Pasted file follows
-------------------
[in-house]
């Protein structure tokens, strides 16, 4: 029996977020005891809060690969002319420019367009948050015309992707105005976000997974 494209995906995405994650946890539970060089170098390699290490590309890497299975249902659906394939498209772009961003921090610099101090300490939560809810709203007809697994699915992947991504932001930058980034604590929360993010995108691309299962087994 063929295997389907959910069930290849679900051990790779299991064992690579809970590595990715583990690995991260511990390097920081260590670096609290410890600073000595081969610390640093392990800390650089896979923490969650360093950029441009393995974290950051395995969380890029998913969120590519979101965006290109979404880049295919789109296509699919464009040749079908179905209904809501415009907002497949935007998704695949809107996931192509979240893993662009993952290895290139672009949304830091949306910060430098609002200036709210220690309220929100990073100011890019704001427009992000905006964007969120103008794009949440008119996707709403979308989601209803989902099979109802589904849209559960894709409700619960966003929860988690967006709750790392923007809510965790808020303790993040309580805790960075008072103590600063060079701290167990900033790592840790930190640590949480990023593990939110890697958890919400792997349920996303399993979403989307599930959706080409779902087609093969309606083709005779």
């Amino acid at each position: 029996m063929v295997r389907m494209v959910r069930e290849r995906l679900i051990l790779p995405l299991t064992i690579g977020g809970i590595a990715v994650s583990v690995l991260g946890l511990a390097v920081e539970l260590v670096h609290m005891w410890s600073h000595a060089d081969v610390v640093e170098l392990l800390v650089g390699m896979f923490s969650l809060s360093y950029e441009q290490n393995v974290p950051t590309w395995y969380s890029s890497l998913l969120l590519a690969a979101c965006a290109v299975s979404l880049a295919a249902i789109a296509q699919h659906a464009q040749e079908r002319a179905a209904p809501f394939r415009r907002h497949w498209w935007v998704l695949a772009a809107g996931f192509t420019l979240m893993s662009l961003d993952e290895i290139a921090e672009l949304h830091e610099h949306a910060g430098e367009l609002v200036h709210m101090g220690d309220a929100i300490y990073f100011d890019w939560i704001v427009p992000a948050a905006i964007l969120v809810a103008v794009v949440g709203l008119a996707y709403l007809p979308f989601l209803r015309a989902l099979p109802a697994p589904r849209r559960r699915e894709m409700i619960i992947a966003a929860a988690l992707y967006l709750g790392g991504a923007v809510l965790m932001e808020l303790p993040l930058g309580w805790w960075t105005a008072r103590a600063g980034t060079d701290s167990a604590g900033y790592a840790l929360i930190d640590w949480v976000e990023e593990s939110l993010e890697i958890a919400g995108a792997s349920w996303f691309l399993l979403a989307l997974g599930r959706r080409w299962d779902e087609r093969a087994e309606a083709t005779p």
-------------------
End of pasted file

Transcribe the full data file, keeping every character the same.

[in-house]
């Protein structure tokens, strides 16, 4: 029996977020005891809060690969002319420019367009948050015309992707105005976000997974 494209995906995405994650946890539970060089170098390699290490590309890497299975249902659906394939498209772009961003921090610099101090300490939560809810709203007809697994699915992947991504932001930058980034604590929360993010995108691309299962087994 063929295997389907959910069930290849679900051990790779299991064992690579809970590595990715583990690995991260511990390097920081260590670096609290410890600073000595081969610390640093392990800390650089896979923490969650360093950029441009393995974290950051395995969380890029998913969120590519979101965006290109979404880049295919789109296509699919464009040749079908179905209904809501415009907002497949935007998704695949809107996931192509979240893993662009993952290895290139672009949304830091949306910060430098609002200036709210220690309220929100990073100011890019704001427009992000905006964007969120103008794009949440008119996707709403979308989601209803989902099979109802589904849209559960894709409700619960966003929860988690967006709750790392923007809510965790808020303790993040309580805790960075008072103590600063060079701290167990900033790592840790930190640590949480990023593990939110890697958890919400792997349920996303399993979403989307599930959706080409779902087609093969309606083709005779």
């Amino acid at each position: 029996m063929v295997r389907m494209v959910r069930e290849r995906l679900i051990l790779p995405l299991t064992i690579g977020g809970i590595a990715v994650s583990v690995l991260g946890l511990a390097v920081e539970l260590v670096h609290m005891w410890s600073h000595a060089d081969v610390v640093e170098l392990l800390v650089g390699m896979f923490s969650l809060s360093y950029e441009q290490n393995v974290p950051t590309w395995y969380s890029s890497l998913l969120l590519a690969a979101c965006a290109v299975s979404l880049a295919a249902i789109a296509q699919h659906a464009q040749e079908r002319a179905a209904p809501f394939r415009r907002h497949w498209w935007v998704l695949a772009a809107g996931f192509t420019l979240m893993s662009l961003d993952e290895i290139a921090e672009l949304h830091e610099h949306a910060g430098e367009l609002v200036h709210m101090g220690d309220a929100i300490y990073f100011d890019w939560i704001v427009p992000a948050a905006i964007l969120v809810a103008v794009v949440g709203l008119a996707y709403l007809p979308f989601l209803r015309a989902l099979p109802a697994p589904r849209r559960r699915e894709m409700i619960i992947a966003a929860a988690l992707y967006l709750g790392g991504a923007v809510l965790m932001e808020l303790p993040l930058g309580w805790w960075t105005a008072r103590a600063g980034t060079d701290s167990a604590g900033y790592a840790l929360i930190d640590w949480v976000e990023e593990s939110l993010e890697i958890a919400g995108a792997s349920w996303f691309l399993l979403a989307l997974g599930r959706r080409w299962d779902e087609r093969a087994e309606a083709t005779p």